Wednesday, March 14, 2012

being nice

I am trying to be a really nice mom.  It is almost killing me.  I am trying to never raise my voice or use any sort of critical words or tone of voice - despite unacceptable behavior.  I am trying to always be rational and patient and use my words.  (This is a bit comical, since I am constantly telling my children to do the same thing and I am discovering that this may be beyond me to be successful at such behavior.)

The other day, I crumbled and lectured (very briefly) my 9-year old for not closing the front door of the house though he was the last one to come out.  I caught myself quickly and then, as I drove up our street, before realizing that all four children were attentively listening, I exclaimed in desperation while clutching my steering wheel, "It is just too hard to be nice all of the time!"

But, I have decided that all of this is worth it.  We are role models for our children, and I think it is best if they work out problems with each other with words and calm, respectful voices.

A few weeks ago I suddenly saw myself, from another perspective.  I was completely and solely surviving.  I had discovered through trial and error that when I raised my voice, all four of my kids would do exactly what I asked.  If I asked calmly, three times, that they do something, they ignored me quite easily, and then when I raised my voice they stood at attention.  It became a habit, for all of us.  And it eventually became apparent that all of my energy was focused on only surviving.  I began to feel like I was raising my voice - all of the time.  I felt desperate and mean.  I felt like I had no control - unless I was mean.  I started to feel like I had no control in many aspects of my life, and that I was barely surviving.  This was not because my circumstances dictated that I had to only survive.  I chose to act that way, or rather, react that way.  And I am hoping now that I can choose not only to survive these years with young children, but to enjoy them (thoroughly) and become a better person during the process... despite how difficult it may be for me.

It's been a week and it is still challenging, but the effects are reverberating.  Just my decision to not be controlled by the actions (or lack of action) of others has strengthened me and lifted me, and helped me feel better about myself as a mom.


Your Doctor's Wife said...

From my experience, you want your kids to fear you (to a reasonable and healthy point) going into their teen years. They should fear that they will be in trouble if they are out of line or knowingly make a misstep. Being nice got me no where.
I remind them I was put on this earth to be their mother, not their friend. I am their superior and they need to learn how to properly respect their superiors.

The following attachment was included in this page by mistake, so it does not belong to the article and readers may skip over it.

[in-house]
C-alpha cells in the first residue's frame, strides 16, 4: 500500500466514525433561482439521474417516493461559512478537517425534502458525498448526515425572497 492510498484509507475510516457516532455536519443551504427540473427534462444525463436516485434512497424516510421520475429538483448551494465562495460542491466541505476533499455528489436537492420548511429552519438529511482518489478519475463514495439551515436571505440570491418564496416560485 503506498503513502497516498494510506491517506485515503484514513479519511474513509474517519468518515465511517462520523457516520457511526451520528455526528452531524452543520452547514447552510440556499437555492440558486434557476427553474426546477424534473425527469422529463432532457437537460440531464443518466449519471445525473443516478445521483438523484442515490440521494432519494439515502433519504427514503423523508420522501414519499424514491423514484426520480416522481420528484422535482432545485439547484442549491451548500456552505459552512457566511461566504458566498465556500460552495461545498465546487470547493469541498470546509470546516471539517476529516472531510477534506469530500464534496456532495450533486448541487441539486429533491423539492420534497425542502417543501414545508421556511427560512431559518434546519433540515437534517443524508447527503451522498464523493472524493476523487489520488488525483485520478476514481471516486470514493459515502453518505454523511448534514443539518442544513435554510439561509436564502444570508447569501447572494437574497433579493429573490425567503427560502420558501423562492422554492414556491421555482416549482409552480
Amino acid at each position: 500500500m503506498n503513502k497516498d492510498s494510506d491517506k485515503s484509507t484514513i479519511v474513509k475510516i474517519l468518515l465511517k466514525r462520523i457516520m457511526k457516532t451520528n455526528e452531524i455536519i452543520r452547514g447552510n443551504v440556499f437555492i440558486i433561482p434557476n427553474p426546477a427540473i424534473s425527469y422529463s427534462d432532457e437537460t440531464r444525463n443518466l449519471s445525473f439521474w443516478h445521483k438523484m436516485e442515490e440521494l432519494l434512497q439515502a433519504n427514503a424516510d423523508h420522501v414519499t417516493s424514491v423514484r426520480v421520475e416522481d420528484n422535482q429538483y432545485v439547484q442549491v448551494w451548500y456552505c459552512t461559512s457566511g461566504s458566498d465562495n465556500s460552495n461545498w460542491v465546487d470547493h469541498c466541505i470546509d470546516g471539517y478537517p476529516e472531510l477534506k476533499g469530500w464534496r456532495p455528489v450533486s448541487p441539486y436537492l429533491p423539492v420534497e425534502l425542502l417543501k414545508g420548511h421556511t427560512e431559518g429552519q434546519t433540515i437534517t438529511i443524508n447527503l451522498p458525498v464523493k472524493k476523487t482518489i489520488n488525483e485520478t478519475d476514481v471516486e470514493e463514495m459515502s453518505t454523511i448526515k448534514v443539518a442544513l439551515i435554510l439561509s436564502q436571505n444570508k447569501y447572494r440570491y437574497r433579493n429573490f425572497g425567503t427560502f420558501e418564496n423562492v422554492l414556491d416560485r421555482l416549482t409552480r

They learn how to treat others by observing how we treat our spouses, friends and family.
I tell them I will be their friend once they have completed their education and are settled, THEN I'll be their friend... Right now, I've got a job to do.
Good luck, it's a tough job! ;)

Jamie Lamb said...

This post reminds me of what I read from January's Ensign about George Albert Smith. Being loving and nice has been on my mind a lot lately too! Here's what George Albert Smith said:

“It is our duty—I should say it is our privilege as well as our duty to take sufficient time to surround our children with safeguards and to so love them and earn their love that they will be glad to listen to our advice and counsel.”

I've been trying so hard to be careful with how I talk to my kids lately, because honestly...I'm going for results here, not simply inflicting justice! (I keep trying to tell myself that!) My most difficult child has quite the temper. It's been so helpful lately to just get him to spill (politely and in private) his feelings to me, rather than just me lecturing him. I can literally see his little eyes open up and trust me again--enough so that he makes an effort to improve. (that is huge!) Once his feelings are all spoken, THEN I kindly do my best to teach him.

Here's the link to the article I read...I never knew much about George Albert Smith before, but now I just love him!

Love hearing your insights, Liz--you're great!

Liz said...

That was a great article. Thank you for sending it! I do think love is the most powerful way to motivate each other, and I often feel that my biggest challenge in teaching my children is being able to motivate them. I don't so much think about being friends with my children. I remember thinking - even in 3rd grade - that my own mom was a bit clueless / out of touch - and now she is one of my absolute best friends! I think I assume if that ever happens (that we are friends) then it will happen later. I worry more about teaching them how to make good choices without infringing on their free agency. Oh my, my eye is twitching just thinking about it!